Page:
[HK] This is a particular case because it was seven years ago and before the 101 didn’t quite reach the audience that we’d hoped, so it makes a lot of sense for us to return to this and do the remaster. In terms of remastering some of Platinum’s other IPs it’s still too early to say that right now because a lot of those games are still relevant. Maybe ten years from now or fifteen years from now or something on new hardware, perhaps. At this particular moment we are not thinking of remastering any other IPs.
Now you’re going to have two offices, circling back to the Tokyo office you mentioned earlier. Is there going to be a difference in focus between what the Tokyo office works on and the original office? Are they going to be operating semi-independently of each other or is there going to be more of a concerted focus?
[AI] So for now in moving forward with the new office some employees from Osaka are going to be moving to Tokyo. They’re going to be getting new employees in Tokyo, so largely for the time being they’re going to be sharing a lot of their work. In the future things may change but for the time being they’re going to be working on the same projects.
What can you tell us about the new additions to The Wonderful 101 remaster like the stretch goals, the side-scrolling parts.
[HK] For this remaster of course being on new hardware there’s going to be a higher framerate and things like that, but rather than it being a completely cosmetic upgrade there’s a lot of usability and playability that I’d like to implement in this new version. A lot of it concerns user friendliness to the player; I actually had a list. In the original game after I saw how it was received I made up a list of things that I thought “Oh, I should have implemented this format, or made this a little bit easier, more user friendly for the player.” So I’m going to be implementing this in the remaster, like directives on the screen and things like that to make the experience overall a little better. There was another part, the Easy mode in the original game, it ended up not being easy at all so I would like to go back and make a proper Easy mode. The remaster is more from a point of a designer’s point of view. Some of the user friendliness that was not implemented into the first game.
You were also asking about Luka’s Adventure?
[HK] The way I feel about The Wonderful 101 is that it’s already a very large game in volume, and I felt that adding more content to that would actually disrupt the balance of the game. I’m very satisfied with how it is, but with the stretch goals achieved I was trying to think of what the players would enjoy. So rather than implementing something into the main game I wanted to do something outside the game, kind of expand upon the world of the 101. I had a lot of ideas and came down to “Ok, a 2D action scroll game would be really cool for the players.” So I thought about doing that and decided to focus it on the story of this character, the boy Luka, and that’s how it came to be.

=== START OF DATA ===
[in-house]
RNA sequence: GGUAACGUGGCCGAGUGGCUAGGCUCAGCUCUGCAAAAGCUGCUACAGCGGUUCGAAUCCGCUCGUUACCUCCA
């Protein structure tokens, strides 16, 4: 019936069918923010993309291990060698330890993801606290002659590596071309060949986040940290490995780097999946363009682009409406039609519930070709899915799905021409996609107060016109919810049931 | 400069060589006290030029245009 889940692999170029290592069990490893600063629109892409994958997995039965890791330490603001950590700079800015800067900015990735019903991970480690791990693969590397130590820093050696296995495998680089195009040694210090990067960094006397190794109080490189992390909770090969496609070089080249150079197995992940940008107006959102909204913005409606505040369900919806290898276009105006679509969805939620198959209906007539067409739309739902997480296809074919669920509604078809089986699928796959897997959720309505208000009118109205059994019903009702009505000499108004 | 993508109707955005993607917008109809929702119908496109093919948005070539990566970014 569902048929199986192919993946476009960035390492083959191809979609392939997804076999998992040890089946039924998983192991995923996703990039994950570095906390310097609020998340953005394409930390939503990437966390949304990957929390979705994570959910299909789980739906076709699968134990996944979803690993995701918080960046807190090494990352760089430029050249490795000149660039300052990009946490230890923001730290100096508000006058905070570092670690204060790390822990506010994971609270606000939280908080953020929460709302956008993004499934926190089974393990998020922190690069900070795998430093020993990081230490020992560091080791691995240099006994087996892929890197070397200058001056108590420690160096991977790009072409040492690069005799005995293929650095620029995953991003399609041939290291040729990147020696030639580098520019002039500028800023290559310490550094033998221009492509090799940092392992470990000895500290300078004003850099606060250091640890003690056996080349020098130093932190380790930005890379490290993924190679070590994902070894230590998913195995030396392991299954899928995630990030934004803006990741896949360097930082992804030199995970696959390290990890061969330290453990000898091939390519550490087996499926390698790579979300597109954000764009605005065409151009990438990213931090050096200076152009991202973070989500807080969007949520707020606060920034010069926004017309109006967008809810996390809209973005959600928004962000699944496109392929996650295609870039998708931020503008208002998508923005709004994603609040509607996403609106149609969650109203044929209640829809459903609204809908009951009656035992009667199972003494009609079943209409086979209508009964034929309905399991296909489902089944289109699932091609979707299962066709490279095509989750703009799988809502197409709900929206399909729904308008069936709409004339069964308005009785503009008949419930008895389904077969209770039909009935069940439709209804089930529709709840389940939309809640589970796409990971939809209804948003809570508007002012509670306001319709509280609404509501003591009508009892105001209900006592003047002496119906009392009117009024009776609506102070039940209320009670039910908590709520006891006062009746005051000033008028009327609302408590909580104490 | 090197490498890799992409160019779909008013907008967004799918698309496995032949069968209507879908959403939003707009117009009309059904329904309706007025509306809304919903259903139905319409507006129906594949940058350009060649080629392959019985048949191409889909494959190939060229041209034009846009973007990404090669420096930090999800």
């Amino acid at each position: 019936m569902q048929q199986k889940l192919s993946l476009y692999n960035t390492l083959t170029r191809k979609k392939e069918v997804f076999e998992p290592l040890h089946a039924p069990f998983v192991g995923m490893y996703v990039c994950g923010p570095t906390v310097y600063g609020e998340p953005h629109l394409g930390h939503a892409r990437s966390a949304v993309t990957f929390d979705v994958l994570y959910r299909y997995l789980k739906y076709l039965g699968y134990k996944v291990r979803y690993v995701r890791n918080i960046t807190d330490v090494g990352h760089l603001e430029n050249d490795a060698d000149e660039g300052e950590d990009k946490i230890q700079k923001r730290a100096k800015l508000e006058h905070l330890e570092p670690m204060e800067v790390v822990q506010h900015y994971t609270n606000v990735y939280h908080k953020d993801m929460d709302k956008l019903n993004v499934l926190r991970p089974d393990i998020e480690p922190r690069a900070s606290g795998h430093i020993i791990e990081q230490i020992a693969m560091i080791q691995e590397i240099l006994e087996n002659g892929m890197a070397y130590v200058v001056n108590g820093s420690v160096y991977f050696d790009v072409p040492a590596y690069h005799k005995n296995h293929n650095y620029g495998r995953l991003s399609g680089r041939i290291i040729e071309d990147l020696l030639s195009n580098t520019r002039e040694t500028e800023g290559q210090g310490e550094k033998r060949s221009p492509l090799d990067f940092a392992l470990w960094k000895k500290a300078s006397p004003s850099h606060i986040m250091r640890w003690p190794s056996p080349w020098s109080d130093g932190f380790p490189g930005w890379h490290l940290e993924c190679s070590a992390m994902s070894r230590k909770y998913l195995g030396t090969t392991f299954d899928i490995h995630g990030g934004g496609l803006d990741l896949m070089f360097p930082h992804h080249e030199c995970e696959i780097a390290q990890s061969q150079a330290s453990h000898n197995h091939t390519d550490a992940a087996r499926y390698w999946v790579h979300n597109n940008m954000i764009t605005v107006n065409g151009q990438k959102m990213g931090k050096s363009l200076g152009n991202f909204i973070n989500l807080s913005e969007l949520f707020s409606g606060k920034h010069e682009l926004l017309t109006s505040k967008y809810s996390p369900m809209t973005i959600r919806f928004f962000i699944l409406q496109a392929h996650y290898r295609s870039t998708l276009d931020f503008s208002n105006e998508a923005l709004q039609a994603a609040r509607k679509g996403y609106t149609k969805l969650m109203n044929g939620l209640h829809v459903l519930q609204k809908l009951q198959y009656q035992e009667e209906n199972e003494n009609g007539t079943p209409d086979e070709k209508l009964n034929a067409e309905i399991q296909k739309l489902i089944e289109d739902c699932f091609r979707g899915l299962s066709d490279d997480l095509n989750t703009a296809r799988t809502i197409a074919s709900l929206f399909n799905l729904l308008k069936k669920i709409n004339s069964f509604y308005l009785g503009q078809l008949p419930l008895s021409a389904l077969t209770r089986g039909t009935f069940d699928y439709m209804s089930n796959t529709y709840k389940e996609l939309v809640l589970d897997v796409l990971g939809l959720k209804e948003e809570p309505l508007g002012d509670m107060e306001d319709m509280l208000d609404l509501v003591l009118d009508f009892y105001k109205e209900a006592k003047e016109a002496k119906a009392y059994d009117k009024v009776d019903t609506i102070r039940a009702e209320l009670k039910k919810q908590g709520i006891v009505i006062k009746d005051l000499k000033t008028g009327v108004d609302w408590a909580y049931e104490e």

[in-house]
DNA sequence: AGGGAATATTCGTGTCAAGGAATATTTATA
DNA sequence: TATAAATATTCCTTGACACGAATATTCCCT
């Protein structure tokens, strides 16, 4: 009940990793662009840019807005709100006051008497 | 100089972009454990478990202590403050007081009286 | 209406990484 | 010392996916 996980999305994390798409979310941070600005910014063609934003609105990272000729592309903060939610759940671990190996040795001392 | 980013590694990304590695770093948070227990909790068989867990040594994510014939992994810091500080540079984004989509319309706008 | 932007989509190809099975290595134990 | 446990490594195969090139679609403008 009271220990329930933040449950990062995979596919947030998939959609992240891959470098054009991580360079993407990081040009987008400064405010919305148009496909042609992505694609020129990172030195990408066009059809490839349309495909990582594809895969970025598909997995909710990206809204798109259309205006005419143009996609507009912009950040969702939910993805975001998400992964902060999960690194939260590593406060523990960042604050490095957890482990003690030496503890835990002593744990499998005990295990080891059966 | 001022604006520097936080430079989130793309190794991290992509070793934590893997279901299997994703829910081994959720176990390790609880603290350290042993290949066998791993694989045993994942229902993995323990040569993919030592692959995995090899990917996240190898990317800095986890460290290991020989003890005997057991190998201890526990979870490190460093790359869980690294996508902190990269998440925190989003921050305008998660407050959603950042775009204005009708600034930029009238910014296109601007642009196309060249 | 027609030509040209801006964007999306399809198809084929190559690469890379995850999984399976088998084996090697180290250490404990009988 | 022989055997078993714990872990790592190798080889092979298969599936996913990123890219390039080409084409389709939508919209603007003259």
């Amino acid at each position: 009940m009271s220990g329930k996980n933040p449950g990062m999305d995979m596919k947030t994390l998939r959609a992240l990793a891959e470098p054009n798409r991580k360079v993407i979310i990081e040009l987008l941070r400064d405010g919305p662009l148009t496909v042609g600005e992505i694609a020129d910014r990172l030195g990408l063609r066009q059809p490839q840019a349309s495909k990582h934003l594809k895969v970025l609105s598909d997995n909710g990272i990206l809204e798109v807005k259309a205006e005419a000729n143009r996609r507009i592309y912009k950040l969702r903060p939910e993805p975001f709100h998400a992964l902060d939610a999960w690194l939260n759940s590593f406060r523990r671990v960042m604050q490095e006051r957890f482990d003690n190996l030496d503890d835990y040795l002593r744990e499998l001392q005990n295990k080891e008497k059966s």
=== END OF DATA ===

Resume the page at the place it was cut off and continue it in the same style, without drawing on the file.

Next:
In the past Platinum has generally worked on console, a lot of Nintendo, a lot of Xbox and PS4. In the last couple years PC has emerged as a fourth console. How have you been adapting to the challenges of bringing your games to this new platform?
[AI] I agree that the PC market is a very important one and one we definitely want to be involved in. In designing the games, the base engine is basically we design our games on PC first and then port it to consoles. In terms of the development side physically itself that is not a problem at all. However in doing so, one of the challenges that they’re noticing that’s different from consoles is that players’ environments can vary quite a bit, the specs of their PCs and things like that. So is a challenge to think “How are going to make this game with a good framerate so all players can actually enjoy it?” That’s something we definitely want to think about and focus on in continuing PC and moving forward with those games in the future.
I’ve got one last nitpicky question about Project G.G. that I was kind of waffling on asking.
[HK] Everybody’s been asking about it so go ahead.
Property damage! Is it going to be like Earth Defense Force? You’re this big lumbering behemoth crunching into buildings. Is the property damage going to be something like Earth Defense Force, where it’s fun to see buildings go flying in the heat of battle or is it something where you’ve got to be super-careful not to hurt things?
[HK] That’s a very good question but I can’t really get into the details, and some of the details are not actually decided yet, as a matter of fact. It’s still very early in the project but what I want to say is there will be action, don’t worry, but there’s going to be dynamic action. Not just action, but other gameplay involved. So I can’t really get into the details of exactly what that is going to be but… yeah.
That’s fair. Even right now it sounds like an amazing end to the trilogy (superhero trilogy- Viewtiful Joe, The Wonderful 101, Project G.G.) and I can’t wait to play it.
[HK] Thank you.